Kissing spines is characterised by the close approximation and contact of adjoining spinous processes'. It is often treated with injections as pain relief in the first instance. Physical therapy should include stretching and strengthening exercises to reduce the mechanical pressure on the spine and any hyperlordosis. Baastrup’s syndrome is still relatively unknown and is often misdiagnosed and consequently treated incorrectly. [20]

Baastrup syndrome is more common in the lumbar spine with L4-L5 being the most affected region.[5] People who are most likely to suffer from Kissing Spine are particularly elderly patients with a degenerative disc disease or hyperlordosis. Both of these conditions may lead to chronic contact between adjacent spinous processes. [32]

References

  1. 1.0 1.1 1.2 1.3 1.4 1.5 1.6 1.7 1.8 1.9 Kwong Y. et al., MDCT Findings in Baastrup Disease: Disease or Normal Feature of the Aging Spine?,American Journal of Roentgenology, 2011, 196(5):1156-9.
  2. 2.0 2.1 2.2 2.3 2.4 Kacki S. et al., Baastrup’s Sign (Kissing Spines): A neglected condition in paleopathology, International Journal of Paleopathology, 2011, 1(2): 104-110
  3. 3.0 3.1 3.2 3.3 3.4 Singla A. et al., Baastrup’s disease: the kissing spine, World Journal of Clinical Cases, 2014, 2(2): 45-47.
  4. Yang A. et al., Kissing Spine and the Retrodural Space of Okada: More Than Just a Kiss?, University of Colorado, 2014, 6(3): 287-9.
  5. 5.00 5.01 5.02 5.03 5.04 5.05 5.06 5.07 5.08 5.09 5.10 5.11 5.12 5.13 5.14 5.15 5.16 Filippiadis D.K. et al., Baastrup’s disease (kissing spines syndrome): a pictorial review, Springer, 2015, 6(1): 123–128
  6. 6.0 6.1 Rajasekaran S. et al., Baastrup’s Disease as a Cause of Neurogenic Claudication: a case report, Lippincott Williams & Wilkins, 2003, 28(14): 273-275
  7. Rajasekaran S. et al., Baastrup’s Disease as a Cause of Neurogenic Claudication: a case report, Lippincott Williams & Wilkins, 2003, 28(14): 273-275
  8. 8.0 8.1 Herkowitz H.N. et al., The Lumbar Spine, Lippincott Williams & Wilkins, 2004, 85-87
  9. 9.0 9.1 Bogduk N., Clinical and Radiological Anatomy of the Lumbar Spine, Churchill Livingstone, Elsevier, 2012, 85-98
  10. 10.0 10.1 10.2 10.3 10.4 DePalma M.J., iSPINE Evidence Based Interventional Spine Care, Demos Medical, 2011, 4-8
  11. 11.0 11.1 Masaracchio M. et al., Clinical Guide to Musculoskeletal Palpation, Human Kinetics, 2014, 203-208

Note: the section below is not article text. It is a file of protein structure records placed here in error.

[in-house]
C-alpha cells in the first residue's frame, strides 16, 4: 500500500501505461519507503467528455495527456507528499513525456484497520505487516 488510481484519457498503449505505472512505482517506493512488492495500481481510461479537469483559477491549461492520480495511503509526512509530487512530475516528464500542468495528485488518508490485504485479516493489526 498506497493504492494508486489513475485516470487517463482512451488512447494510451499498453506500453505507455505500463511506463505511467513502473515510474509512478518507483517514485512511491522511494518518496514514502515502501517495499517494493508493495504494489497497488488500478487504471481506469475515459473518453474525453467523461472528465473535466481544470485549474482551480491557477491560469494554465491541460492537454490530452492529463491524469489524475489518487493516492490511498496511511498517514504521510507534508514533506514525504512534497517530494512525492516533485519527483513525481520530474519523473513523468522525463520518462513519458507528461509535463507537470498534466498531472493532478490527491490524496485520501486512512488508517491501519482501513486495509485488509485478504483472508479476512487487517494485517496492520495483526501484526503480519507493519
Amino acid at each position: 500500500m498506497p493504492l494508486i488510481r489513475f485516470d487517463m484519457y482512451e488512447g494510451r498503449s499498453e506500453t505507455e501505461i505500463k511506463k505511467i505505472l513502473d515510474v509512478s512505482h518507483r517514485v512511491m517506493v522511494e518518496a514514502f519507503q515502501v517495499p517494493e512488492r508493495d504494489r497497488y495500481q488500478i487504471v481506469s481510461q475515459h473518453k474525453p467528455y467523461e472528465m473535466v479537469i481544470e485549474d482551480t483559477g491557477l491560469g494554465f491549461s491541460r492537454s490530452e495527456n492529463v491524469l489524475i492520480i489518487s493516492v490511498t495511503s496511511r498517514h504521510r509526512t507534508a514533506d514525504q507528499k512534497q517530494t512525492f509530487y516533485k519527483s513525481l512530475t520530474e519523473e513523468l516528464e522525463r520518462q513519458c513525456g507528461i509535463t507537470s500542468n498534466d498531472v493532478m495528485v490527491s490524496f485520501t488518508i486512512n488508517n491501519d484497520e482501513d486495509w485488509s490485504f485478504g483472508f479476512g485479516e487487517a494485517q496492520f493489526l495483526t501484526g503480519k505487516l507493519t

12. Han K-S., Biomechanical roles of spinal muscles in stabilizing the lumbar spine via follower load mechanism, ProQuest, 2008, 92-95.
  13. Jang E-C. et al., Posterior epidural fibrotic mass associated with Baastrup’s disease, Springer, 2010; 19(2): 165-168
  14. DePalma M.J. et al., What is the source of Chronic Low Back Pain and does age play a role?, Pain Medicine, 2011, 12: 224-233
  15. 15.0 15.1 15.2 15.3 Maes R. et al., Lumbar Interspinous Bursitis (Baastrup Disease) in a Symptomatic Population: Prevalence on Magnetic Resonance Imaging, The Spine Journal, 2008, 33(7): 211-215
  16. FarinhaF. et al., Baastrup’s disease: a poorly recognized cause of back pain, ActaReumatol Port, 2015, 40:302-303
  17. 17.0 17.1 Hertling D. et al., Management of common musculoskeletal disorders: Physical Therapy Principles and Methods, Lippincott Williams & Wilkins, 2006, 4th edition
  18. Kaye A.D. et al., Pain Management, Cambridge University Press, 2015
  19. 19.0 19.1 DePalma M.J. et al., Interspinous Bursitis in an Athlete, The Journal of Bone and Joint Surgery, 2004, 86: 1062-1064
  20. 20.0 20.1 Chen C.K.H. et al., Intraspinal Posterior Epidural Cysts Associated with Baastrup's Disease: Report of 10 patients, American Journal of Roentgenology, 2004, 182(1): 191-194
  21. 21.0 21.1 Clifford P.D. et al., Baastrup Disease: Imaging Series, The American Journal of Orthopedics, 2007, 36(10): 560-561
  22. 22.0 22.1 Lamer T.J. et al., Fluoroscopically-Guided Injections to Treat “Kissing Spine” Disease, Pain Physician, 2008; 11: 549-554
  23. 23.0 23.1 23.2 Okada K. et al., Interspinous Ligament Lidocaine and Steroid Injections for the Management of Baastrup’s Disease : A case Series, Asian Spine Journal, 2014 ; 8(3) : 260-266
  24. 24.0 24.1 Cohen S.T. et al., Management of Low Back Pain, British Medical Journal, 2008, 338: 100-106
  25. Yue J.J. et al., Motion Preservation Surgery of the Spine, Elsevier - Health Sciences Division, 2008, 816 pagina’s
  26. 26.0 26.1 Zhou D. et al., Effects of Interspinous Spacers on Lumbar Degenerative Disease, Experimental and Therapeutic Medicine, 2013, 5: 952-956
  27. Chao S. et al., Interspinous Process Spacer Technology, Techniques in Orthopaedics, 2011, 26(3): 141-145
  28. Scannell J.P. et al., Lumbar posture--should it, and can it, be modified? A study of passive tissue stiffness and lumbar position during activities of daily living, 2003, 83(10): 907-917
  29. 29.0 29.1 29.2 Laughlin K., Overcome Neck and Back Pain, Simon & Schuster, 1998, 58-61
  30. Ross M., Stretching the Hip Flexors, National Strength & Conditioning Association, 1999, 21(3): 71-72
  31. Leinonen V. et al., Back an Hip Extensor Activities During Trunk Flexion/Extension: Effects of Low Back Pain and Rehabilitation, American Congress of Rehabilitation Medicine and the American Academy of Physical Medicine and Rehabilitation, 200, 81: 32-37
  32. Pinto P.S. et al., Spinous Process Fractures associated with Baastrup disease, Clinical Imaging, 2004, 28(3): 219-222